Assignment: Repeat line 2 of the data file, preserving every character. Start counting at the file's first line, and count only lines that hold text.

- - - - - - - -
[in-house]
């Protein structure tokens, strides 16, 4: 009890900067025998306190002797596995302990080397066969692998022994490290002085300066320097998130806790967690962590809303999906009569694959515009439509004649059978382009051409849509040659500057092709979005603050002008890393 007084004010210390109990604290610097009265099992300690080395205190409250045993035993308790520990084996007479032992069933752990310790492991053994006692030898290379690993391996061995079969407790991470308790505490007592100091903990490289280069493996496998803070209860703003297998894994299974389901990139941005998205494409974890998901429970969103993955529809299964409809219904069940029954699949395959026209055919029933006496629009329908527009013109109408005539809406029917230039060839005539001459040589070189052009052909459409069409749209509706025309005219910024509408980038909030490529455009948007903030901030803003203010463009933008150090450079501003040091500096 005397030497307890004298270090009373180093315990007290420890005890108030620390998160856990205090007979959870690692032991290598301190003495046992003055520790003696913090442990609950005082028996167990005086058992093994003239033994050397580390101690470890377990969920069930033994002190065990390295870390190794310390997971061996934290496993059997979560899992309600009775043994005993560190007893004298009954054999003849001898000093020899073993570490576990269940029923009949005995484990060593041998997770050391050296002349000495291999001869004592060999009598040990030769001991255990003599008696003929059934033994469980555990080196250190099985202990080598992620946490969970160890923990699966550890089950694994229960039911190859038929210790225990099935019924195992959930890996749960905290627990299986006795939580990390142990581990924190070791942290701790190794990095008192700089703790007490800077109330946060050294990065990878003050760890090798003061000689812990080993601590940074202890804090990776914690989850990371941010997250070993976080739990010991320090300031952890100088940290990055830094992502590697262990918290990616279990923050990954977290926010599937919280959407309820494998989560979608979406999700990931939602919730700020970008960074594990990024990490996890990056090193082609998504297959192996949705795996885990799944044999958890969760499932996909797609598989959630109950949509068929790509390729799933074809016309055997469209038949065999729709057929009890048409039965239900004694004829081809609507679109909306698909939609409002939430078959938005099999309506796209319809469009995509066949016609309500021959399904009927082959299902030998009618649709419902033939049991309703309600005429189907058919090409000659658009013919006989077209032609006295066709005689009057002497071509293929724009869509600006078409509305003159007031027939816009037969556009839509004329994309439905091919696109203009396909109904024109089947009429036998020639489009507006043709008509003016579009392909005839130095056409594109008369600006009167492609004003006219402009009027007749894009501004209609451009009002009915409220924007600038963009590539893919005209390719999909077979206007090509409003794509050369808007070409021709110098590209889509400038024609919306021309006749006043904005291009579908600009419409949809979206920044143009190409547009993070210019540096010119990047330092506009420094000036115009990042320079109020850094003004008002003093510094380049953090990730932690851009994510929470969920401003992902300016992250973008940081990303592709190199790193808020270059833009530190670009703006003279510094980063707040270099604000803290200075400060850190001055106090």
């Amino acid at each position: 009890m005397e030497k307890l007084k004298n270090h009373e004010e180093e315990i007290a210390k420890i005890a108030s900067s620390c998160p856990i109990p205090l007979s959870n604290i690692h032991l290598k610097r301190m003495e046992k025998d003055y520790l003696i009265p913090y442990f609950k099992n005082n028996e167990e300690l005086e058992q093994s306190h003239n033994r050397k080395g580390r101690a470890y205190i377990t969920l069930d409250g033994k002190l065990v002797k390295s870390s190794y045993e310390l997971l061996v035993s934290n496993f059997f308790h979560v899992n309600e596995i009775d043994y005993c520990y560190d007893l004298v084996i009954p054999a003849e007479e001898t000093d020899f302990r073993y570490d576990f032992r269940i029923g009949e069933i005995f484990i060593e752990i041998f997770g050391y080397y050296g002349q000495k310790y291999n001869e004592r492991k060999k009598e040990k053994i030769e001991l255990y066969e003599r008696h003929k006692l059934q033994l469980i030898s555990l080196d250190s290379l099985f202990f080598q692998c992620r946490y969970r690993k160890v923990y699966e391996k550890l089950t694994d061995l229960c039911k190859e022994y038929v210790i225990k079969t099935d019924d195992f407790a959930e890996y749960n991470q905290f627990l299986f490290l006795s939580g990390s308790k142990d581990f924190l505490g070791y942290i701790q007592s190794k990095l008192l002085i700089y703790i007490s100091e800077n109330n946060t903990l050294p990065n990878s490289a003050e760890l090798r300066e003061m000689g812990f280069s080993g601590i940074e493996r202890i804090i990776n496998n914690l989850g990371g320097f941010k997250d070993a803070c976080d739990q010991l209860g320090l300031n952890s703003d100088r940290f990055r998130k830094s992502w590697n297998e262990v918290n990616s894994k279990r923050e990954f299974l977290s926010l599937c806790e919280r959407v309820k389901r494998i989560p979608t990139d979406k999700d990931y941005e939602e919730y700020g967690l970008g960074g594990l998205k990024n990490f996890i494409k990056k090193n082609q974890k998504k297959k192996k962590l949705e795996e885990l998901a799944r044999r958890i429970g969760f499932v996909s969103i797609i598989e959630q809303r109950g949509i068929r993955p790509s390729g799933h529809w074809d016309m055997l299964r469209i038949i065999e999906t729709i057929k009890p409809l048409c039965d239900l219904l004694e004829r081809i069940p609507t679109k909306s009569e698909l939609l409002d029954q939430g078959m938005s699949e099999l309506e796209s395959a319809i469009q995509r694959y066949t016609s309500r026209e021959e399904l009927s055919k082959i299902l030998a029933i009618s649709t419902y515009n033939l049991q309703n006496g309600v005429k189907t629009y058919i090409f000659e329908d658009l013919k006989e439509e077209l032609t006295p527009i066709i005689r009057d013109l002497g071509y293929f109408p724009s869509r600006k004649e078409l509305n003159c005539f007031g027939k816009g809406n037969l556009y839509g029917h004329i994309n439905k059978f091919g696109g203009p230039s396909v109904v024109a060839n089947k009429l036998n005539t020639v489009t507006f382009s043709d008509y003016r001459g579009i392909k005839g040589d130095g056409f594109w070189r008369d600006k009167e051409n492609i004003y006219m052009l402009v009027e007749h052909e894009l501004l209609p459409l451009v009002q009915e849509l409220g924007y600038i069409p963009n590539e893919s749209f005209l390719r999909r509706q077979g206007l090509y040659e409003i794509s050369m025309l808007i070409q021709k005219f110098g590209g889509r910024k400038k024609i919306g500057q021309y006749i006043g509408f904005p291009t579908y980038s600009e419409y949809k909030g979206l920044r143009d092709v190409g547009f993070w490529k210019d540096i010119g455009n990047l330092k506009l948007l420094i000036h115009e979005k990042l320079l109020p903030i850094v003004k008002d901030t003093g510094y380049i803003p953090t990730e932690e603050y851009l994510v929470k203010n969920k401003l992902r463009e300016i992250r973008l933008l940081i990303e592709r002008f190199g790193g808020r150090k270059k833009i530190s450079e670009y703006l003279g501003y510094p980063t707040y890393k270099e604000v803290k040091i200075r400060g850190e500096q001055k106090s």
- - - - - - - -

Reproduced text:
């Protein structure tokens, strides 16, 4: 009890900067025998306190002797596995302990080397066969692998022994490290002085300066320097998130806790967690962590809303999906009569694959515009439509004649059978382009051409849509040659500057092709979005603050002008890393 007084004010210390109990604290610097009265099992300690080395205190409250045993035993308790520990084996007479032992069933752990310790492991053994006692030898290379690993391996061995079969407790991470308790505490007592100091903990490289280069493996496998803070209860703003297998894994299974389901990139941005998205494409974890998901429970969103993955529809299964409809219904069940029954699949395959026209055919029933006496629009329908527009013109109408005539809406029917230039060839005539001459040589070189052009052909459409069409749209509706025309005219910024509408980038909030490529455009948007903030901030803003203010463009933008150090450079501003040091500096 005397030497307890004298270090009373180093315990007290420890005890108030620390998160856990205090007979959870690692032991290598301190003495046992003055520790003696913090442990609950005082028996167990005086058992093994003239033994050397580390101690470890377990969920069930033994002190065990390295870390190794310390997971061996934290496993059997979560899992309600009775043994005993560190007893004298009954054999003849001898000093020899073993570490576990269940029923009949005995484990060593041998997770050391050296002349000495291999001869004592060999009598040990030769001991255990003599008696003929059934033994469980555990080196250190099985202990080598992620946490969970160890923990699966550890089950694994229960039911190859038929210790225990099935019924195992959930890996749960905290627990299986006795939580990390142990581990924190070791942290701790190794990095008192700089703790007490800077109330946060050294990065990878003050760890090798003061000689812990080993601590940074202890804090990776914690989850990371941010997250070993976080739990010991320090300031952890100088940290990055830094992502590697262990918290990616279990923050990954977290926010599937919280959407309820494998989560979608979406999700990931939602919730700020970008960074594990990024990490996890990056090193082609998504297959192996949705795996885990799944044999958890969760499932996909797609598989959630109950949509068929790509390729799933074809016309055997469209038949065999729709057929009890048409039965239900004694004829081809609507679109909306698909939609409002939430078959938005099999309506796209319809469009995509066949016609309500021959399904009927082959299902030998009618649709419902033939049991309703309600005429189907058919090409000659658009013919006989077209032609006295066709005689009057002497071509293929724009869509600006078409509305003159007031027939816009037969556009839509004329994309439905091919696109203009396909109904024109089947009429036998020639489009507006043709008509003016579009392909005839130095056409594109008369600006009167492609004003006219402009009027007749894009501004209609451009009002009915409220924007600038963009590539893919005209390719999909077979206007090509409003794509050369808007070409021709110098590209889509400038024609919306021309006749006043904005291009579908600009419409949809979206920044143009190409547009993070210019540096010119990047330092506009420094000036115009990042320079109020850094003004008002003093510094380049953090990730932690851009994510929470969920401003992902300016992250973008940081990303592709190199790193808020270059833009530190670009703006003279510094980063707040270099604000803290200075400060850190001055106090």